By Stan Friedman
JAMESTOWN, NY (March 30, 2011) – A recovery group sponsored by First Covenant and Zion Covenant churches earned its one-year chip in January. Started with little advance planning, the group now attracts 40-50 people on Monday nights and several other church-sponsored meetings around town are likewise well attended.
Addicts are not the only people experiencing new life, however. Started shortly after a recovering addict visited Zion at the invitation of a member, the meetings also are transforming the once-staid congregation in ways no one had foreseen.
Zion pastor Rick Miller says a “convergence” of factors that led to the ministry’s formation actually began with a study the congregation conducted in September 2009. It helped the church confront painful realities.
“We looked at demographics and statistics, and we didn’t at all look like the community we are in economically, socially, educationally – all of that,” says Miller. “We were an island to ourselves.”
The congregation also had been on the verge of splitting due to bitter disagreements over vision and various past experiences that fostered additional disagreement, says Dave Anderson, a lifetime attender. Even before the church started cracking from the inside, it was becoming less relevant to the people around them.
“Would the community have missed us if we had closed?” asks Anderson. “I would have to say no.” Many others in the congregation repeated the sentiment.
While the results of the study were not wholly unexpected, what happened next was. “Before we were able to go to the next step of strategizing and visioning and setting goals, stuff just started to happen, doors started to open,” Miller recalls.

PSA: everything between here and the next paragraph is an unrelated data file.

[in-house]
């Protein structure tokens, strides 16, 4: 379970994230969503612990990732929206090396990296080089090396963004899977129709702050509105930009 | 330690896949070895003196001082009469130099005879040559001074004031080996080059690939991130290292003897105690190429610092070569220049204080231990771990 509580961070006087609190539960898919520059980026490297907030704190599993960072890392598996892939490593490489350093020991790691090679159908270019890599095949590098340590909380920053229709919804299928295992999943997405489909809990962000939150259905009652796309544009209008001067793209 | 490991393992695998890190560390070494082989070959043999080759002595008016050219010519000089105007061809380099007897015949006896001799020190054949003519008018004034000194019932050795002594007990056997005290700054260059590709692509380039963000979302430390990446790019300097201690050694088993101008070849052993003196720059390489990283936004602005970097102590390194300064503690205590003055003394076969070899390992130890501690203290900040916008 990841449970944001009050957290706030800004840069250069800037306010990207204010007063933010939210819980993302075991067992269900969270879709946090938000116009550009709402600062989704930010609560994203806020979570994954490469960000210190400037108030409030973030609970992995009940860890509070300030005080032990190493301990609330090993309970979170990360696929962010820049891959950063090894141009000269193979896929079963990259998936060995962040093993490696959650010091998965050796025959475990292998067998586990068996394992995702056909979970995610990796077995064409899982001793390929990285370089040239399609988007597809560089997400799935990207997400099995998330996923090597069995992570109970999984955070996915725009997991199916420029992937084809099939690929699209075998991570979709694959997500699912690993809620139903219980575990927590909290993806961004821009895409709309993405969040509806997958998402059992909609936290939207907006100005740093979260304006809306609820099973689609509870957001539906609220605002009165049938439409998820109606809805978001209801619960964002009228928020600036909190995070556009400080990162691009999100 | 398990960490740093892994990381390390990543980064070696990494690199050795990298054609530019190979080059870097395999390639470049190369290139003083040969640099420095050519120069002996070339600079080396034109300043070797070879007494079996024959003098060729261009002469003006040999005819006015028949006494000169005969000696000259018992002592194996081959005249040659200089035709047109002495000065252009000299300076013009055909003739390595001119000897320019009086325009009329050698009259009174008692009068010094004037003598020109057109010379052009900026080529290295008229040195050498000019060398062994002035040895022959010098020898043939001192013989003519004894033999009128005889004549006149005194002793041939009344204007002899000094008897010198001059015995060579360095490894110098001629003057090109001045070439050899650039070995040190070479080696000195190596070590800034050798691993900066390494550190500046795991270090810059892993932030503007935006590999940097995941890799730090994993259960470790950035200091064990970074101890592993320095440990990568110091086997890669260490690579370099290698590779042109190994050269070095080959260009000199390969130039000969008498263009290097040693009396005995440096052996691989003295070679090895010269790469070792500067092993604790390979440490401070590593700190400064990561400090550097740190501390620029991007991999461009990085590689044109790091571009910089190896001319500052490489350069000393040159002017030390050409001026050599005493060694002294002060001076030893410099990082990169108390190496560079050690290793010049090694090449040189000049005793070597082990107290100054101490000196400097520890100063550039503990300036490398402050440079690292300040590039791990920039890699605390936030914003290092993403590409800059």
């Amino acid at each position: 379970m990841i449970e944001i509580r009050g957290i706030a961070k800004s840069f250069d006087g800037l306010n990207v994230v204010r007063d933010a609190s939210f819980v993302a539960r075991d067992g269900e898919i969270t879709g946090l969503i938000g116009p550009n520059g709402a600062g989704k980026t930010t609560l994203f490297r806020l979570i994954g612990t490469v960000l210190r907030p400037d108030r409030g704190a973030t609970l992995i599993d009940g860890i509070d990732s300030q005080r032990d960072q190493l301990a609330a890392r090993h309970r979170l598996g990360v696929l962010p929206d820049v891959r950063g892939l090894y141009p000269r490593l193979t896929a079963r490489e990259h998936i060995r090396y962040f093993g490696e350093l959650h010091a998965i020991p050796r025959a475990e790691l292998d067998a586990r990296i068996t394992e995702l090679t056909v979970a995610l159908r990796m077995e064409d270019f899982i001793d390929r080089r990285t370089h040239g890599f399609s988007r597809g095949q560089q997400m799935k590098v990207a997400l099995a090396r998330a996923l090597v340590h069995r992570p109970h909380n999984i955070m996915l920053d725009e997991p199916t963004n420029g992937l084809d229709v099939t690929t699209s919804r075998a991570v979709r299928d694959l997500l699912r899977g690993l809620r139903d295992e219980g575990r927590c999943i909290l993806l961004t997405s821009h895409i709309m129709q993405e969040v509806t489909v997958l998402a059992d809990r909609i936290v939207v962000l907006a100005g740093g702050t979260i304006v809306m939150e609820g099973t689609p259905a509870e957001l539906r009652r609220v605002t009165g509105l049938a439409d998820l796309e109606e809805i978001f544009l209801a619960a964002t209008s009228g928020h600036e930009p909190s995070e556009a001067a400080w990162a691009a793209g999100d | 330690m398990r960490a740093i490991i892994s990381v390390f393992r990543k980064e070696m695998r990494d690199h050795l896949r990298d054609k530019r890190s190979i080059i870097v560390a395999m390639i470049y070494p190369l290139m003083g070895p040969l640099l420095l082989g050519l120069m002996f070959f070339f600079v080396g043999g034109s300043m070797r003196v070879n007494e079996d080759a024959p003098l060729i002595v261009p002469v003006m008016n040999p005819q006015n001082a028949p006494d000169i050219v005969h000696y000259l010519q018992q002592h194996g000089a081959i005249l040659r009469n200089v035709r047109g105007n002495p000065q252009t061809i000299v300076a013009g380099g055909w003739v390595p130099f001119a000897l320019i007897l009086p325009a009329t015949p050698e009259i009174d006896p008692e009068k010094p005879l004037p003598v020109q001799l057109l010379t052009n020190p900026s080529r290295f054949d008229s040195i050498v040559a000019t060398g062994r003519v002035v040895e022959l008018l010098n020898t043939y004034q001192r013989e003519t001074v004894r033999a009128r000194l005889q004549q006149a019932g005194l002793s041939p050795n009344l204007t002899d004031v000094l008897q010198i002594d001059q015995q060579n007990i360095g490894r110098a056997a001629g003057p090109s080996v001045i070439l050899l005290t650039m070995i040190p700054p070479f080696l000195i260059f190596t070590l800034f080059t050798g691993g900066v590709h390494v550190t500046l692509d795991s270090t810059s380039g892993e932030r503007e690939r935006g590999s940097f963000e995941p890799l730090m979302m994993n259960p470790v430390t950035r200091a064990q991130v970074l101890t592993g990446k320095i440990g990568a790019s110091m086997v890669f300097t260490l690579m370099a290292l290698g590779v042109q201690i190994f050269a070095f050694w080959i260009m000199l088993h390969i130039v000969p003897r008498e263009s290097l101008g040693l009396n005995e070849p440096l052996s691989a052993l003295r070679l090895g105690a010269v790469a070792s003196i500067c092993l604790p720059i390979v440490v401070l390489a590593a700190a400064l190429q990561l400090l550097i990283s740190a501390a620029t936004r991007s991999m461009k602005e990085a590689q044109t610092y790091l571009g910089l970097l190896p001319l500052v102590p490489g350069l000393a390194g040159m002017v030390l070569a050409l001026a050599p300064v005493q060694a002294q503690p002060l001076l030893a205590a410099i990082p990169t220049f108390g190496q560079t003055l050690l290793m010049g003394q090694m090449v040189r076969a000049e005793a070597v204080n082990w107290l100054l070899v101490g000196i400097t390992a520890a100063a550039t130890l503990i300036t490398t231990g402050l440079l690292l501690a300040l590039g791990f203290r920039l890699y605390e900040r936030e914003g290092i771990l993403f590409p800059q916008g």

The church started an Alpha course in September. Two weeks later, Judd Hamilton, a 41-year-old alcoholic and drug addict, showed up. Steve Kilburn, Hamilton’s counselor during several of his stints in rehab, had suggested he visit Zion.
“I think a little bit against his better judgment, he invited me here,” Hamilton says, only half joking. “As soon as I walked through the front doors, I knew I was home.”
That feeling of being at home was bolstered when Miller remembered Hamilton’s name the following week. Hamilton also was invited to attend the Alpha course.
Unlike his first experience with the church, however, Hamilton was uncomfortable when he walked through the front doors to attend the course. Tables in the formal parlor were punctiliously set. The finer dishes were used for serving tea. “I thought this isn’t for me. Immediately I felt like I didn’t fit in.”
One of the other attendees asked Hamilton how he knew Kilburn. He considered lying, but decided to tell the truth. “Instead of pushing me out the door and feeling like I don’t belong, they said, ‘Cool’ and then I felt like I could open up about anything.”
Hamilton felt so accepted that he began inviting his friends from Alcoholics Anonymous and Narcotics Anonymous. He also brought an honesty to the course that too often is difficult for people, says Miller.
Hamilton then led an Alpha class when it was offered again. Miller laughs as he recalls, “We had to tell him to stop inviting people because there weren’t enough leaders.”
Meanwhile, Hamilton also had connected with Adam Rohler, pastor of First Covenant Church. Soon afterward, Miller, Rohler and Hamilton met to discuss the possibility of starting the recovery ministry they decided to call “Came to believe.”
Within three weeks the ministry began. Rohler says the unexpected ministry reminded him of a passage in Acts 15 during which the Council of Jerusalem discussed how to incorporate Gentile believers. Click here to hear more of his thoughts.
Although the ministry started quickly, Rohler says it had been the subject of prayer for years at First Covenant. “We’ve had people for decades in recovery. There was a longing to have more ministry. I think we’re seeing the fulfillment of decades of prayer.”
A single mother named Nilsa wrote in the Zion newsletter of the importance of the ministry and becoming involved in the congregation since her move from Buffalo to start a new life. “(God) has put so many people in my life that are willing to help, love me, and care about me.”